Ticket #5701 (new)

Opened 3 weeks ago

Do THIS in the shower to DROP 2 Lbs Overnight

Reported by: "Bath VS Shower" <BathingTrick@…> Owned by:
Priority: normal Milestone: 2.11
Component: none Version: 3.8.0
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Do THIS in the shower to DROP 2 Lbs Overnight 



mittee on the Status of Species-at-risk in Ontario (COSSARO).

In Pennsylvania, the species has experienced a rapid decline largely because of habitat loss. Historically, this has been due to human activity and more recently primarily from natural forest succession. By 1988, the snake had disappeared from half of the counties that constituted its historical range. A 2003–2005 survey showed only four locations in two counties with confirmed populations. It is classified as "critically imperiled" to "imperiled" in the commonwealth.

The diet of S. catenatus consists of a variety of small vertebrates, including mammals, lizards, and other snakes, as well as invertebrates such as centipedes. Mammals and reptiles make up the bulk of their diet. Adults feed mainly on rodents, while juveniles usually prey on reptiles, more often lizards in western populations and snakes in eastern ones. Frogs also constitute an important part of their diet: Ruthven (1928) mentioned that in Michigan they made up the main portion of their diet. According to Klauber (1956), S. catenatus feeds on frogs more frequently than any other rattlesnake. In general, however, frogs are not an important part of the diet, although this does seem to be more typical in certain northern and eastern populations.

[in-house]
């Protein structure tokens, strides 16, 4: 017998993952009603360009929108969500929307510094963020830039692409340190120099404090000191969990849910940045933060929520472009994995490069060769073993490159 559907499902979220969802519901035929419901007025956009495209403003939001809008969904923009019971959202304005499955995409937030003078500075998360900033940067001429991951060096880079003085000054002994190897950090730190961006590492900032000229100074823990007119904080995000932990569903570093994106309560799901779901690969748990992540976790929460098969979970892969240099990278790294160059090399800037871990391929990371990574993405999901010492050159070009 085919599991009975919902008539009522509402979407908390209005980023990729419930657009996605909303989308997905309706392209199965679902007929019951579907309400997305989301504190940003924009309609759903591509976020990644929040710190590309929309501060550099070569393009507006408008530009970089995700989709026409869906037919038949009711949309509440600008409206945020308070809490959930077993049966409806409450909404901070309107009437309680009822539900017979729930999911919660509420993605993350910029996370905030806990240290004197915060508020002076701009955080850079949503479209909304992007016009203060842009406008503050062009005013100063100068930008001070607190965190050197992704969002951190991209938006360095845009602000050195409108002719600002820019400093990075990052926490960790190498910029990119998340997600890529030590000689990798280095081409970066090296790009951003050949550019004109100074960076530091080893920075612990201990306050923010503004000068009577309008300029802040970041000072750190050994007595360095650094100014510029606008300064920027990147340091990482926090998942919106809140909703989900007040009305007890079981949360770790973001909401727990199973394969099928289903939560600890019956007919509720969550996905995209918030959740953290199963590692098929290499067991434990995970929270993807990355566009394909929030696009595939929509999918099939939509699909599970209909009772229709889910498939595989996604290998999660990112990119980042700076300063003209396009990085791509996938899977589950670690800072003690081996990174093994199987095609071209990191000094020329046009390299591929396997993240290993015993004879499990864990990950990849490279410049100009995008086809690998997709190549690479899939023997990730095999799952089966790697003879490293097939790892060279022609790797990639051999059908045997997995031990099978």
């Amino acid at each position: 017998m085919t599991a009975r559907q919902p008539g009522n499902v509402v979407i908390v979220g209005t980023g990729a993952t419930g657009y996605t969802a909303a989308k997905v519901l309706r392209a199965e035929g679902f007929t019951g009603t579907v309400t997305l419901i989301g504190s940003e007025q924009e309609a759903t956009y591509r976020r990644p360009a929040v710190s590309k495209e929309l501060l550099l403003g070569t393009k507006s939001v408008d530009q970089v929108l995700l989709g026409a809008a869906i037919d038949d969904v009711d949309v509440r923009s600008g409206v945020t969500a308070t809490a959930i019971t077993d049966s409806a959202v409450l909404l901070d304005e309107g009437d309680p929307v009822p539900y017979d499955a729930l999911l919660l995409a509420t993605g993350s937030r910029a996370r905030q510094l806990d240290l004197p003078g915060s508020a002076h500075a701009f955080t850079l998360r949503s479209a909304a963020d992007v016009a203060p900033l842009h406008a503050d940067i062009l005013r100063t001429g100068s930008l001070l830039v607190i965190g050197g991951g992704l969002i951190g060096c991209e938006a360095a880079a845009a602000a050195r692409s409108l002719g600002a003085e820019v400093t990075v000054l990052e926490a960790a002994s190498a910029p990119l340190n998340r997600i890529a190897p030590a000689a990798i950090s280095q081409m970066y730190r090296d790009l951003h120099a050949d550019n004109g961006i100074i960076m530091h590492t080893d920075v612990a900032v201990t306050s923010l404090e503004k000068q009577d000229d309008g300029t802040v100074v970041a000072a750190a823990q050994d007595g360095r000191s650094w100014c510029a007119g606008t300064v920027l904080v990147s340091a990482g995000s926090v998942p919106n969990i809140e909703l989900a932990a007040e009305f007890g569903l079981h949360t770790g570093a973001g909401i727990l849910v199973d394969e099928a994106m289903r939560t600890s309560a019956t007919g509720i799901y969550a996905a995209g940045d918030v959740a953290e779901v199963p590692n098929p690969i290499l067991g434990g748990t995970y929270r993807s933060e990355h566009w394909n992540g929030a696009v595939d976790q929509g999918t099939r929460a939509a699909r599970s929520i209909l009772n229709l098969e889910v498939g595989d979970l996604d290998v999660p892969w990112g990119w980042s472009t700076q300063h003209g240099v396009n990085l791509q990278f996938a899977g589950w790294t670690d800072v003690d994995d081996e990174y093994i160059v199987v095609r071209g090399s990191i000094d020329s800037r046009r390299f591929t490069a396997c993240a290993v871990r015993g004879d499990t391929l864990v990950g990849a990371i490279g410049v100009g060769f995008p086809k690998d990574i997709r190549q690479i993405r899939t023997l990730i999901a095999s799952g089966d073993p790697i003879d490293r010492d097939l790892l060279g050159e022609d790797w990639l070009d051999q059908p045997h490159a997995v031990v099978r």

The venom of S. c. catenatus is a cytotoxic venom, so destroys tissue. It also contains specialized digestive enzymes that disrupt blood flow and prevent blood clotting. Severe internal bleeding causes the death of the small animals that this snake eats. After envenomation, the rattlesnake is able to withdraw from the dangers of sharp-toothed prey animals until they are subdued and even partially digested by the action of the venom.

S. c. catenatus is rather shy and avoids humans when it can. Most massasauga snakebites in Ontario have occurred after people deliberately handled or accidentally stepped on one of these animals.[citation needed] Both of these scenarios can be prevented by avoiding hiking through areas of low visibility (in rattlesnake country) when not wearing shoes and long pants and by leaving the snakes alone if encountered. Only two inciden

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